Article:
I took a ride on what was effectively a three-wheeled scooter (one front wheel, two tiny ones at the rear), thereby obviating the need for the gyroscopic control required by such as the Segway.
It was dead simple and intuitive to use. It had a range of about 14 kilometres.
There also was a sit-down version (10-km range), plus another that could be attached to a wheelchair (20-km range).
To their credit, Toyota is exerting a lot of effort toward the needs of seniors and the differently-abled. “Mobility for all” is not just a slogan.
Also on hand for demo rides was the latest iteration of the i-ROAD, an enclosed three-wheeler — two front, one at the rear — which I tested a few years ago.
This one banks into corners like a motorcycle, and is a lot of fun to drive. It has a range of 60 km.
I suspect that, as with the Segway, some jurisdictions might have issues deciding exactly how to classify this for licensing and registration purposes.
Toyota also made a pledge that 25 per cent of its production — “mobility for all” notwithstanding, they do plan to still produce cars by then — will be electrified by 2025.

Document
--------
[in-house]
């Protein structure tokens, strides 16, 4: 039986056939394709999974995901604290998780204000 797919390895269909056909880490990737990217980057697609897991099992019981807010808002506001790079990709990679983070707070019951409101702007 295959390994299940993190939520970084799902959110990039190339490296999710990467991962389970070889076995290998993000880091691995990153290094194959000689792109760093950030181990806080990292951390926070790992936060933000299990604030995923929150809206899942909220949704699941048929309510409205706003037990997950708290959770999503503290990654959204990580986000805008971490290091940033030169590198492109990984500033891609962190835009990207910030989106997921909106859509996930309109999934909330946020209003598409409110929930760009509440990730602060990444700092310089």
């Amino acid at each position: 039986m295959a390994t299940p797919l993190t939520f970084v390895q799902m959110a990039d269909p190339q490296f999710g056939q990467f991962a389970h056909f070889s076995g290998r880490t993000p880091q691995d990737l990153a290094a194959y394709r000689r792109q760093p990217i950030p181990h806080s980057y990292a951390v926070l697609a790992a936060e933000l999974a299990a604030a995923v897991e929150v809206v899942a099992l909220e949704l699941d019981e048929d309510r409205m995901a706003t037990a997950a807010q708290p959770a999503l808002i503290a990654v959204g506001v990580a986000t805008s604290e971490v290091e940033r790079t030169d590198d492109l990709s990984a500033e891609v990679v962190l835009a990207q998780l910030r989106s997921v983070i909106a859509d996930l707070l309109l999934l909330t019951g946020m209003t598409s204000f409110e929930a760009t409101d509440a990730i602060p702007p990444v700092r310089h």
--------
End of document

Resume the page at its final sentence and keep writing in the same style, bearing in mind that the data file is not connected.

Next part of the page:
Like Dieter Zetsche of Mercedes-Benz said a few years ago, “electrified” does not necessarily mean “electric.”
Shigeki Terashi, chief technical officer for Toyota, identified four types of electrified vehicles:
- BEVs (battery-electric vehicles)
- HEVs (hybrid-electric vehicles)
- PHEVs (plug-in hybrid electric vehicles)
- FCEVs (fuel cell electric vehicles).
Each will play a role, depending on market and intended use.
However, the rollout will take a long, long time, given that the average car lasts somewhere between 10 and 15 years, and pricing is still not competitive, absent government bribes.
Everywhere we went on our four-day stay in Japan, which included a visit to the upcoming Olympic site, we were driven in buses powered by Herr Diesel’s brilliant engine.
Most of the time, however, these were never shut off — they just sat there idling while we wandered around the site.
It seems to me, we could make much more progress toward cleaner air, and much faster and much more cheaply, if we just changed the way we use our current vehicles. Shut the darned things off at idle!
Elsewhere, Toyota did show some actual production-ready vehicles.
By far the prettiest (and, in my view, the one with the most long-term significance) was actually unveiled a couple of weeks before the show.
It is the second-generation Mirai, Toyota’s fuel-cell sedan, which will go on sale next year.
Incidentally, in Japanese that word has three syllables — “meer-ah-ee” — there being no diphthongs in the Japanese language. We tend to call it “meer-eye.”